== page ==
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A Practical Guide to Dragons

Lisa Trumbauer

Illustrated by Emily Fiegenschuh, Todd Lockwood, Jim Nelson, Vinod Rams, Darrell Riche, Eva Widermann and Sam Wood

Picture Book

Ages 9 to 12

Mirrorstone Books, 2006, 0-7869-4164-2

  Sindri Suncatcher is an apprentice kender wizard and when he isn’t learning all he can about the magical arts from his master, Maddoc, he is writing down all he has learned about dragons. Dragons have only recently returned to his world and Sindri is fascinated by the intelligent and highly versatile creatures. Thankfully Maddoc is able to teach him a good deal about them.

  Sindri begins his study of dragons by looking at their basic anatomy. With excellent annotated drawings of their exterior appearance and then of their skeleton and their internal anatomy, he provides his reader with a great deal of information about what makes dragons such formidable creatures.

  Sindri then goes on to describe how dragons protect themselves in combat, how they interact with one another, how they communicate, and their lifecycle. Then he describes the different kinds of dragons that there are. There are two basic groups of dragons; the chromatic dragons and the metallic dragons. The chromatic dragons tend to be very dangerous and it is “best to avoid them.” Metallic dragons are not as aggressive but they should still be treated with caution and respect. Sindri goes on to describe each species in detail providing a table of “Dragon Facts” for each one as a well a written description. Excellent illustrations show what the different dragons look like, how they behave, and the habitats they prefer to live in.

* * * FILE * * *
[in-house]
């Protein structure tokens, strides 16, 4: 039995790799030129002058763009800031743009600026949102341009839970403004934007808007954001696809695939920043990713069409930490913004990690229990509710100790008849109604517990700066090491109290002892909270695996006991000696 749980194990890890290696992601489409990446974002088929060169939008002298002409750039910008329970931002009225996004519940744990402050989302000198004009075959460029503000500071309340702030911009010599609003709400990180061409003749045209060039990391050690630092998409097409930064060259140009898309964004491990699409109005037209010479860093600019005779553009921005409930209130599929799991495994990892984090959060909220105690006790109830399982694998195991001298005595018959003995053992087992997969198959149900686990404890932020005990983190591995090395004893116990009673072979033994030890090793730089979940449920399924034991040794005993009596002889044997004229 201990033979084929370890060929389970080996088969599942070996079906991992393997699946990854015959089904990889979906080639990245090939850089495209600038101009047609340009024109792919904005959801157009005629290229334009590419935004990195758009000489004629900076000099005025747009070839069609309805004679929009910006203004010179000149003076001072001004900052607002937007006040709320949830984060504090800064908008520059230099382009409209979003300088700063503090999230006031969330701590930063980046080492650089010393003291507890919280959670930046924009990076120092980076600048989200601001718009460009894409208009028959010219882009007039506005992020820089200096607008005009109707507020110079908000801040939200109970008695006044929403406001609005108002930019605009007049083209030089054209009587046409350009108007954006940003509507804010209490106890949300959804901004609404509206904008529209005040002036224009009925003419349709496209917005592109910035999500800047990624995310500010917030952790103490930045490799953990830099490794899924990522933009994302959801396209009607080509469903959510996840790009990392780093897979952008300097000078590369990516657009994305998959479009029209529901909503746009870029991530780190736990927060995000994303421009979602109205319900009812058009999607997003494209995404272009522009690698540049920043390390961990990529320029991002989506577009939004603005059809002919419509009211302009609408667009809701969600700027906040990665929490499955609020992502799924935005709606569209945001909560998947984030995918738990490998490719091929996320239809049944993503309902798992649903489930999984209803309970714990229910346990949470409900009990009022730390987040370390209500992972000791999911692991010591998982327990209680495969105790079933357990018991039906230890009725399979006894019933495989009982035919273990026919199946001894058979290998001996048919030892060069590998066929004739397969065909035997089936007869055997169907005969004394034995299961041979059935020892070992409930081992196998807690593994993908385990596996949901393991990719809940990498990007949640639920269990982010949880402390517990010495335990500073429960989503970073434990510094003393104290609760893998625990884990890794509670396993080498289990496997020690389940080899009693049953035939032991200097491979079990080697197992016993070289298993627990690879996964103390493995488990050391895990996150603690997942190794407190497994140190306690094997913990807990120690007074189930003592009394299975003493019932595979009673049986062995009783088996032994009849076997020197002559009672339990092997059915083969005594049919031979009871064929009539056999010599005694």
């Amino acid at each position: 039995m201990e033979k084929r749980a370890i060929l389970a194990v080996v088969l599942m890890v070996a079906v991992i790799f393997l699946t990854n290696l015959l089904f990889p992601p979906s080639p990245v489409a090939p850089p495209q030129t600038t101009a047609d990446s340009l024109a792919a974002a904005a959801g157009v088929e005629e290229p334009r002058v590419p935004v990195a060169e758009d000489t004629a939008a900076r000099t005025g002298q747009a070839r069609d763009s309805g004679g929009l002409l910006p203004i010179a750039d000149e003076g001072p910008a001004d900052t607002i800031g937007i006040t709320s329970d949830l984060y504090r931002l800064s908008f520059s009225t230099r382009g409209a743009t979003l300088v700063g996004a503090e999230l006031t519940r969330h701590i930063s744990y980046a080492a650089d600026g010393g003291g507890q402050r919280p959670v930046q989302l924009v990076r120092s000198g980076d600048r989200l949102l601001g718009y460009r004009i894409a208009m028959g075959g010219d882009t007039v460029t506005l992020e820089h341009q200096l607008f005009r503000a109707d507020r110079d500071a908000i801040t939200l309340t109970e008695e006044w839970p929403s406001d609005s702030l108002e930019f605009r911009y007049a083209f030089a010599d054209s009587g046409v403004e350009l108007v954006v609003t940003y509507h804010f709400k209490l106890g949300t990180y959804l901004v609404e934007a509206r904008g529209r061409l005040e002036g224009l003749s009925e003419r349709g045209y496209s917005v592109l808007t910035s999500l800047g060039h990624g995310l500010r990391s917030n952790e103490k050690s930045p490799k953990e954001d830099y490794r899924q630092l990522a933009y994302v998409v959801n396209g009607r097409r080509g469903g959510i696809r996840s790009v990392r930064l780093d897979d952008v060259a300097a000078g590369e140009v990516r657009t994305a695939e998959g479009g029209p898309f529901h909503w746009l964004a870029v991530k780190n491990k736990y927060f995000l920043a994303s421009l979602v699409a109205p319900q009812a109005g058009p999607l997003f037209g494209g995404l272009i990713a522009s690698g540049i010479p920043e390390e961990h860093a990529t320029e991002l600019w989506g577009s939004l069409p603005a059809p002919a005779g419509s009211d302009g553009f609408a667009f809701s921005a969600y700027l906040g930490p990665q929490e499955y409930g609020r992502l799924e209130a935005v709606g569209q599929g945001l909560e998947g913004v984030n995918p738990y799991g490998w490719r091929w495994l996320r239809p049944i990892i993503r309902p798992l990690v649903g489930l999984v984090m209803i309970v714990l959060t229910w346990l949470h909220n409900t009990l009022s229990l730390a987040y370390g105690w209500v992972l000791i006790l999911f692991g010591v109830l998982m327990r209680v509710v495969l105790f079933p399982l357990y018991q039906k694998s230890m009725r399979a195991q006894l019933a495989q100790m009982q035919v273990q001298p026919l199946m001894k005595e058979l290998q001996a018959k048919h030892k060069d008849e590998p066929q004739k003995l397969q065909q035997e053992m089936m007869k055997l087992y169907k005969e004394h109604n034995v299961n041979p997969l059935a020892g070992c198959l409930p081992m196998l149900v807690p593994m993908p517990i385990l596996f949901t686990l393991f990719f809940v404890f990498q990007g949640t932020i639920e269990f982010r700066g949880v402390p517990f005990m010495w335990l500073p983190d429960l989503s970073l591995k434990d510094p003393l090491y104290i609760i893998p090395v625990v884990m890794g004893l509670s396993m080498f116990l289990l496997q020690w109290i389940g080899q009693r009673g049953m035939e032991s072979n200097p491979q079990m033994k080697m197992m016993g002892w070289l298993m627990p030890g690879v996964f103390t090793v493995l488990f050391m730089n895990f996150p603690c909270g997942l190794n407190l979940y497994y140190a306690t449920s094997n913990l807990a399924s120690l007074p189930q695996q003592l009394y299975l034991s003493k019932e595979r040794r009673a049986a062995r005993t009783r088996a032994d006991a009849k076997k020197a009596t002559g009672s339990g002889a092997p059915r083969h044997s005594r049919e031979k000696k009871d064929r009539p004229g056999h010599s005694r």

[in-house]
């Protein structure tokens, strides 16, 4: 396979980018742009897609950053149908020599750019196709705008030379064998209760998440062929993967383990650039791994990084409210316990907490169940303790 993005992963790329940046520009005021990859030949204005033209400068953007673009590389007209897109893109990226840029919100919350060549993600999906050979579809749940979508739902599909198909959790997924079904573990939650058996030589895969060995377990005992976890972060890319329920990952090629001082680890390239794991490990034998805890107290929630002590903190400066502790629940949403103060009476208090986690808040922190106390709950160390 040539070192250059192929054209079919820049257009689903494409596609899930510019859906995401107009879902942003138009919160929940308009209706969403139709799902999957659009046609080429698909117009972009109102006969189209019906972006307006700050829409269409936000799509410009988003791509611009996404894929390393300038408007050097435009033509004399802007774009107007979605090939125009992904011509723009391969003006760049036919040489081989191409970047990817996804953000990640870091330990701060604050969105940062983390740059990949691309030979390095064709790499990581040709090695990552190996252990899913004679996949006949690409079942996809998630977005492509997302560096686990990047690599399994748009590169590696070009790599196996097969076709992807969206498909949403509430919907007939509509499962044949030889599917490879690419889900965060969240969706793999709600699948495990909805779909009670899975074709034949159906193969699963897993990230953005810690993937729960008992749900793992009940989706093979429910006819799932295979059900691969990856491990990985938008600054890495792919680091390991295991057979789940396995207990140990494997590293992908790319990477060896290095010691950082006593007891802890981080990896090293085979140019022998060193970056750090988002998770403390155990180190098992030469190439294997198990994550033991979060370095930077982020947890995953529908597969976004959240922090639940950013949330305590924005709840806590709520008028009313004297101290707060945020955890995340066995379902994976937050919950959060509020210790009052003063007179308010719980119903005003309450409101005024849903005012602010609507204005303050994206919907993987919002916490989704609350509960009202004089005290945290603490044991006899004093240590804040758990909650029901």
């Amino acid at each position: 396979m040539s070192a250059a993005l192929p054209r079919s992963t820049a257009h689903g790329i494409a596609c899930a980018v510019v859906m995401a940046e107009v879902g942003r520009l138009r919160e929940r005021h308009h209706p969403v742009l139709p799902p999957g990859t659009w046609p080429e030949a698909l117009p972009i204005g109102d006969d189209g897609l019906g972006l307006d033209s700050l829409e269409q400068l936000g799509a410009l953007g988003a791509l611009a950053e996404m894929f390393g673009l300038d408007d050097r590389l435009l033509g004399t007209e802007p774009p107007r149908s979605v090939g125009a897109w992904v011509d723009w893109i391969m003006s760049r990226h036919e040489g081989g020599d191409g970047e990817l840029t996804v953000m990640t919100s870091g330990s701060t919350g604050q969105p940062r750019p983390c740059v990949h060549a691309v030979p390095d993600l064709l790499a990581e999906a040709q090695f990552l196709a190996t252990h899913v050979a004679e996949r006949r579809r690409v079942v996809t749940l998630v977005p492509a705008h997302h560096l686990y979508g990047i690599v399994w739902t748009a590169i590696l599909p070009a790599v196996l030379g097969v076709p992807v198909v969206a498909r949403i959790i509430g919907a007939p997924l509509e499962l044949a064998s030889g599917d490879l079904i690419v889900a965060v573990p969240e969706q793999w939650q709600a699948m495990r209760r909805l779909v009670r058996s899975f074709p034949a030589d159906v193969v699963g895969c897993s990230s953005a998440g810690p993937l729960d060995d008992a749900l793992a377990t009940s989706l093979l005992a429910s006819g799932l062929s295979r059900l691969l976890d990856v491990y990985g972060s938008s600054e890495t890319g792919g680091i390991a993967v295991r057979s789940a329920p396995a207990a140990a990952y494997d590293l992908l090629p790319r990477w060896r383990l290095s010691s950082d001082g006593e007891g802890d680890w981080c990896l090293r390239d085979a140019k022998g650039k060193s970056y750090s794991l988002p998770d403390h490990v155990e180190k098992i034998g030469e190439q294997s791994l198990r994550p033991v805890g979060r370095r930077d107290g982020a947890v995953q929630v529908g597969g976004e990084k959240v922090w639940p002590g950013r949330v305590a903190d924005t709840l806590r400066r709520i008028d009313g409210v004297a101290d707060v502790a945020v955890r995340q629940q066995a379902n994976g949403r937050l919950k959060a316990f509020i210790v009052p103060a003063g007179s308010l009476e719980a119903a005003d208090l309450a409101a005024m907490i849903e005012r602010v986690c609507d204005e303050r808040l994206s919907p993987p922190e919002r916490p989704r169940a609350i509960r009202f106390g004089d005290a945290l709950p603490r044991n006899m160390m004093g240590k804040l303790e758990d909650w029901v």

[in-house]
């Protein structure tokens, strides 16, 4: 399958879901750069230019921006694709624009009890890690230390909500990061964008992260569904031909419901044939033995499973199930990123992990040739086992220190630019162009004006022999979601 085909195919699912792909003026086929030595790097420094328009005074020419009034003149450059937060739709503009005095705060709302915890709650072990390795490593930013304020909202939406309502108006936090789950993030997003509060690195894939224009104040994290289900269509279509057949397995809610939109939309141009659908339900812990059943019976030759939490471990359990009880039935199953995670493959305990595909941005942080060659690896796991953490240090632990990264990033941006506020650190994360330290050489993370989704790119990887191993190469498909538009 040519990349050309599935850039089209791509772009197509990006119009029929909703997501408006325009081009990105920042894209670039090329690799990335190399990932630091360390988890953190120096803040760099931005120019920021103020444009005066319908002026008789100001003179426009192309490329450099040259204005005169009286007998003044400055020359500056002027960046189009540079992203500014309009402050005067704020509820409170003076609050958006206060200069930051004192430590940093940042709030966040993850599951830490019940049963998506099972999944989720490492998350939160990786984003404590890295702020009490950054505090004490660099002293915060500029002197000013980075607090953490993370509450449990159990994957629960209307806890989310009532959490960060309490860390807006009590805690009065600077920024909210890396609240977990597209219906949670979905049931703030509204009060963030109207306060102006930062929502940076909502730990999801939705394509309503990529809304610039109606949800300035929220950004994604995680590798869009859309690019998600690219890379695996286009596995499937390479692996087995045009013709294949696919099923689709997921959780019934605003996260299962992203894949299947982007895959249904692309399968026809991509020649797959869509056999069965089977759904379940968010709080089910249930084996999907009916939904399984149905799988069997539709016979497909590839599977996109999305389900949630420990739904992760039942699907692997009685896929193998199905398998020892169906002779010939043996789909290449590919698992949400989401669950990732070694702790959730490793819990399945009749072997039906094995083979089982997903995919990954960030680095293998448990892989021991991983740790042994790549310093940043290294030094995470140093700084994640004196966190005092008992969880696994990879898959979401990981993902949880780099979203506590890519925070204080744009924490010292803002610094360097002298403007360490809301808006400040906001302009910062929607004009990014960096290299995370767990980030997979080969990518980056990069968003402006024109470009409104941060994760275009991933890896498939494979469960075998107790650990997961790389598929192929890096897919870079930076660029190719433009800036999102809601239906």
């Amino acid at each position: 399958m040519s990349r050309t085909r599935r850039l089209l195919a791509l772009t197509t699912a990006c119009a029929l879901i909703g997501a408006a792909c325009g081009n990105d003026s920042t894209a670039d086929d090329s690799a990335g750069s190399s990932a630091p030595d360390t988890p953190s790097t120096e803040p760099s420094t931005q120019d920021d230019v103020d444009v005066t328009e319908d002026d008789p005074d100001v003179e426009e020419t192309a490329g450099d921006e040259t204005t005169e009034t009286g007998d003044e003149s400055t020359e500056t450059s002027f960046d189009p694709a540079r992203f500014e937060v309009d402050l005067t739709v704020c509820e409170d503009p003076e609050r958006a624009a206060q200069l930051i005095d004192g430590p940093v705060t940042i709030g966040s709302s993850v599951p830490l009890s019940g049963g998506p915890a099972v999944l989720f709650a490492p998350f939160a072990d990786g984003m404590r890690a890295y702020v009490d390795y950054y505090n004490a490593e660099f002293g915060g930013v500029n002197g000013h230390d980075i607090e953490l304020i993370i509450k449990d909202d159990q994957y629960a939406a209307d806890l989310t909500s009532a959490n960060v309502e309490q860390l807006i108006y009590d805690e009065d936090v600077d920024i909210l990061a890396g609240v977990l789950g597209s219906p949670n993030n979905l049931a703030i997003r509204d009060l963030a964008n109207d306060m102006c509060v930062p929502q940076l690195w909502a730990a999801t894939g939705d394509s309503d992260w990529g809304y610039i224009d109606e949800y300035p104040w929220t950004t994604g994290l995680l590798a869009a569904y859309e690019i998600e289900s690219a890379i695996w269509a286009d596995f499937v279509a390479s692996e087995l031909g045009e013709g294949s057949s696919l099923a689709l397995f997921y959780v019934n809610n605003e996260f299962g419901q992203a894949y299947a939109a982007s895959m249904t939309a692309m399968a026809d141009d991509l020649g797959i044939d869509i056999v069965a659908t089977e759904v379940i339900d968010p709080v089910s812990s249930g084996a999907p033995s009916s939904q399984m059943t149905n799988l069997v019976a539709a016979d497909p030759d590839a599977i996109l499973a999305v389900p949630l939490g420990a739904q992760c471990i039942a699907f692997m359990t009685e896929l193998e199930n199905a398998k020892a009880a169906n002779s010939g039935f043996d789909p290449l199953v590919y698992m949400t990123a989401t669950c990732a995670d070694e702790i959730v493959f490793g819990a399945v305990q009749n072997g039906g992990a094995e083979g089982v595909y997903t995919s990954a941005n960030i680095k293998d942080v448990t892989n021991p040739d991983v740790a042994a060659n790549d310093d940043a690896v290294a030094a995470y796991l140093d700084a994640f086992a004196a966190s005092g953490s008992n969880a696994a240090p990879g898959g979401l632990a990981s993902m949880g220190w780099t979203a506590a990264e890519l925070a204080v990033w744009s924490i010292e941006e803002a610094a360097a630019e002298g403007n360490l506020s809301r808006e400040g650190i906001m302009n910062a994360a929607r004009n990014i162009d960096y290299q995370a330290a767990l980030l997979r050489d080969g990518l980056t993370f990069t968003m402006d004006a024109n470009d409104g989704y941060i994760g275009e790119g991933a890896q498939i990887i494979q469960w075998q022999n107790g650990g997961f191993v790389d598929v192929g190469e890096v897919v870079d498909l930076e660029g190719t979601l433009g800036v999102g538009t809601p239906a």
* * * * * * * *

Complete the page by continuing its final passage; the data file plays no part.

Once Sindri finishes his extraordinary account he decides to send it to his aunt Moonbeam Suncatcher. It is his hope that the guide that he has created will help her deal with dragons should she ever encounter them.

  This highly entertaining and often very amusing book not only tells us a great deal about the dragons on Sindri’s world but it also tells us a great deal about Sindri himself who is rather self-important and pompous but quite likeable all the same. Beautifully illustrated throughout, this book will delight dragon and fantasy fans alike. One cannot help wondering what Sindri will do next. 

A Practical Guide to Dragons


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